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Floor and wall openings and holes
Unprotected openings and holes can cause Employees to fall Falling objects to strike workers below 1a
OSHA's terms Floor hole Floor opening Handrail Platform Runway 2a
OSHA's terms Standard railing Stair railing Toeboard Wall hole Wall opening 2b
Protecting floor openings Stairway - Railings Ladderway - Railings, toeboards Hatchway/Chute - Cover, railings Skylight - Screen or railings Pit/Manhole - Cover 3a
Protecting floor holes Railings, toeboards Covers 3b
Protecting wall openings Barrier, removable toeboard Platform with side rails 4a
Protecting low window openings Slats Grills Railing Toeboard 4b
Protecting wall holes Toeboards Screens 4c
Protecting platforms, runways Railings Toeboards 5a
Interpretations on platforms, runways Tank car loading Alternate fall protection Hot metal operations Other "elevated surfaces" 6a
Stairway railings - protection depends on Number of risers Number of enclosed sides Width of stairway 7a
Standard stairway railings Similar to standard railing Height between 30 to 34 inches 7b
Standard handrail Smooth surface Three inches from the wall Height between 30 to 34 inches 7c
Design and construction - standard railings Toprail height - 42 inches Midrail Posts Withstand 200 pounds 8a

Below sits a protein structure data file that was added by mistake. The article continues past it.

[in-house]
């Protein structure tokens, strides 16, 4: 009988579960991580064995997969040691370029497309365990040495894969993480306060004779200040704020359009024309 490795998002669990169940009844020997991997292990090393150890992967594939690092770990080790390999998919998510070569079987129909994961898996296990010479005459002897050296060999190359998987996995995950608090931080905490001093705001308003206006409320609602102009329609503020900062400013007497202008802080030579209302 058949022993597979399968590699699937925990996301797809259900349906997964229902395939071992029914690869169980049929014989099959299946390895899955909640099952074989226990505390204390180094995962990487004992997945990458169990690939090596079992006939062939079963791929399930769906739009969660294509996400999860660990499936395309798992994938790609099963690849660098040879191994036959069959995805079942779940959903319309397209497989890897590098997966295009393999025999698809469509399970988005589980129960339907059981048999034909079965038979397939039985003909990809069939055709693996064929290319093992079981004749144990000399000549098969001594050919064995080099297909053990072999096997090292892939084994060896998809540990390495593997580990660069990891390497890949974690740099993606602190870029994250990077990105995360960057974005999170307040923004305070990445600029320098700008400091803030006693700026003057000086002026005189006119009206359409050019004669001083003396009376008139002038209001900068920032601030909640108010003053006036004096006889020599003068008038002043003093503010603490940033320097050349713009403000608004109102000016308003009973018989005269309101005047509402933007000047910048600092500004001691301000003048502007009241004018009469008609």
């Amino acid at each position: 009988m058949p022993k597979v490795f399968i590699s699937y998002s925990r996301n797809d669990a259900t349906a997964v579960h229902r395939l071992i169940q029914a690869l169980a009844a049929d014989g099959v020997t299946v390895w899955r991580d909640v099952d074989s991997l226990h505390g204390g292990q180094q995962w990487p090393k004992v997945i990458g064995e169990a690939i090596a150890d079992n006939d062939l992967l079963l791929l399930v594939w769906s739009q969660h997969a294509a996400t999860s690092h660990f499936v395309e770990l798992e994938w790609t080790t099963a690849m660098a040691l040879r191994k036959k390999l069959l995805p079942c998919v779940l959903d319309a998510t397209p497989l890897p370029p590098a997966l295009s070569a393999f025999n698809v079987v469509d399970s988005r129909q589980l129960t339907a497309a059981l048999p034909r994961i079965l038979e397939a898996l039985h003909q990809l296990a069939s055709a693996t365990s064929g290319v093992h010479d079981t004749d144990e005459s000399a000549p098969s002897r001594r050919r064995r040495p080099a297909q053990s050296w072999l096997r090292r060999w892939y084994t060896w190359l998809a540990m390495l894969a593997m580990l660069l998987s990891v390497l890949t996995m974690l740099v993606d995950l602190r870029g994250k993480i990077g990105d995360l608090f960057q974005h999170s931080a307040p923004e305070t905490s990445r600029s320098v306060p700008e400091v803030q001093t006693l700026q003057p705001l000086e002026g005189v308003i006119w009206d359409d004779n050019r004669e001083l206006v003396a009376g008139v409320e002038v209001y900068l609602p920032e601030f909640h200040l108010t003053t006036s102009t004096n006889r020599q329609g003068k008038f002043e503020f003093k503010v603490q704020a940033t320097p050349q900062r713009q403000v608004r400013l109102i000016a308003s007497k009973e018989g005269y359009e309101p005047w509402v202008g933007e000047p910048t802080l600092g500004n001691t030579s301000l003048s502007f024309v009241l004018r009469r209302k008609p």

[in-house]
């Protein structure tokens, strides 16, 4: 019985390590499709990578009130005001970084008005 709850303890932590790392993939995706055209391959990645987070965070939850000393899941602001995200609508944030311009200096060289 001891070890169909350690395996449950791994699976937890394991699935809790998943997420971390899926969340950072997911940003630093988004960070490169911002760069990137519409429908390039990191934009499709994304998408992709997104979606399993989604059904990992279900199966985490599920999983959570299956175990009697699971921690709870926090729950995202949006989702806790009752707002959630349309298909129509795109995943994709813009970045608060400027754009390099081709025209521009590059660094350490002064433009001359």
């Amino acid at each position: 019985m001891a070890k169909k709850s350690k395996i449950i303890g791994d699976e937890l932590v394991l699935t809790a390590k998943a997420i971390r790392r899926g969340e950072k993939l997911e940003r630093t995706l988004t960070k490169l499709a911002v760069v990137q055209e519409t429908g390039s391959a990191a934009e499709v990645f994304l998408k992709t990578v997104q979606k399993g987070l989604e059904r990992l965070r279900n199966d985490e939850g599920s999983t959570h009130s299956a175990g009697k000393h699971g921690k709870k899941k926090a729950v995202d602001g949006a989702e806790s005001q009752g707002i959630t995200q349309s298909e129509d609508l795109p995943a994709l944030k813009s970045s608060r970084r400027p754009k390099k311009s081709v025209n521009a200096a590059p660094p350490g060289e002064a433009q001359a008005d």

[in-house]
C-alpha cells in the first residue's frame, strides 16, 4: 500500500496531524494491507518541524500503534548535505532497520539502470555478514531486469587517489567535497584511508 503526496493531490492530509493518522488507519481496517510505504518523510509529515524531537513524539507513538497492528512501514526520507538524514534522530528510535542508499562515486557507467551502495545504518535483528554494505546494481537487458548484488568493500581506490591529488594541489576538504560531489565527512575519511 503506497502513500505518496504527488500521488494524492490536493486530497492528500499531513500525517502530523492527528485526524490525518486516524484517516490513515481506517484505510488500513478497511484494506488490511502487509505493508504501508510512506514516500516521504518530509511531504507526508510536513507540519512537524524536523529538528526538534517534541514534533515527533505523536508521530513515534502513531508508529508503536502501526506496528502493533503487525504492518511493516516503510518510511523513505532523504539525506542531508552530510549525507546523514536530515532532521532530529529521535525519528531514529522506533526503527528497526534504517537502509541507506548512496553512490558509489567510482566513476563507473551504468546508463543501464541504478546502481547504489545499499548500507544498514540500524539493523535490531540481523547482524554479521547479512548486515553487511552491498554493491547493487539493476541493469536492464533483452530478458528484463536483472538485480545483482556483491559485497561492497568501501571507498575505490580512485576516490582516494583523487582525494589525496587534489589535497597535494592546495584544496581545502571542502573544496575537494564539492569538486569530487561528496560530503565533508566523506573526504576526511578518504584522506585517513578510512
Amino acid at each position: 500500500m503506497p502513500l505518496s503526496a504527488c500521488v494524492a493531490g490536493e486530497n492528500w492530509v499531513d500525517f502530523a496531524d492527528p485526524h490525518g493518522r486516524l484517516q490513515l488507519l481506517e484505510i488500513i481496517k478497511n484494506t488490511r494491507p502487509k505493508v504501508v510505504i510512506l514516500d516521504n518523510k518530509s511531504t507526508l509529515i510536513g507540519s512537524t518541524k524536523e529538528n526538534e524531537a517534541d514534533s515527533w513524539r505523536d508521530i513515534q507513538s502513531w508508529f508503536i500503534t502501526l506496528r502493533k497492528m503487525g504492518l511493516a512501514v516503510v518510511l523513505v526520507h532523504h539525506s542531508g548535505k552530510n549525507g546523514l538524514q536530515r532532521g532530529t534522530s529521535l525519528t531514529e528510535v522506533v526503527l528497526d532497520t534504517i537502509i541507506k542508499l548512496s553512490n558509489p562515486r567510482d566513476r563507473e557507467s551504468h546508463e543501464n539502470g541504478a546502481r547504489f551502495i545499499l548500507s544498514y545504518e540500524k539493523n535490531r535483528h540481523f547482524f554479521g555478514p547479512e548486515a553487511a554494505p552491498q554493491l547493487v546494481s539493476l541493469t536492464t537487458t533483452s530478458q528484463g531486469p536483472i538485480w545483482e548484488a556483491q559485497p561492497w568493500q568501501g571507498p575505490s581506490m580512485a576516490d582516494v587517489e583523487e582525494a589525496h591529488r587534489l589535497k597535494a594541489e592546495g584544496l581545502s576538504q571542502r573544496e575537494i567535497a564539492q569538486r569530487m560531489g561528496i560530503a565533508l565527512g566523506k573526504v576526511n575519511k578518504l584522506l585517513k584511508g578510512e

Design and construction - standard toeboards 4 inches in height Within 1/4 inch of floor 8b
Design and construction - floor opening covers Tapered edges Parts flush with surface In roadways – support 20,000 pounds 8c
Design and construction - skylights Withstand 200 pounds Deflected must not break glass Screen size specifications 8d
Design and construction - wall openings Barriers to withstand 200 pounds Grab handles - 12 inches in length Grab handles - withstand 200 pounds 8e
Design and construction - wall openings Grab handles - withstand 200 pounds Screens - withstand 200 pounds Screen size specifications 8f
An opening in the floor is considered a hole when it is more than 24 in. True False Stairway openings do not need fall protection. True False Railings.
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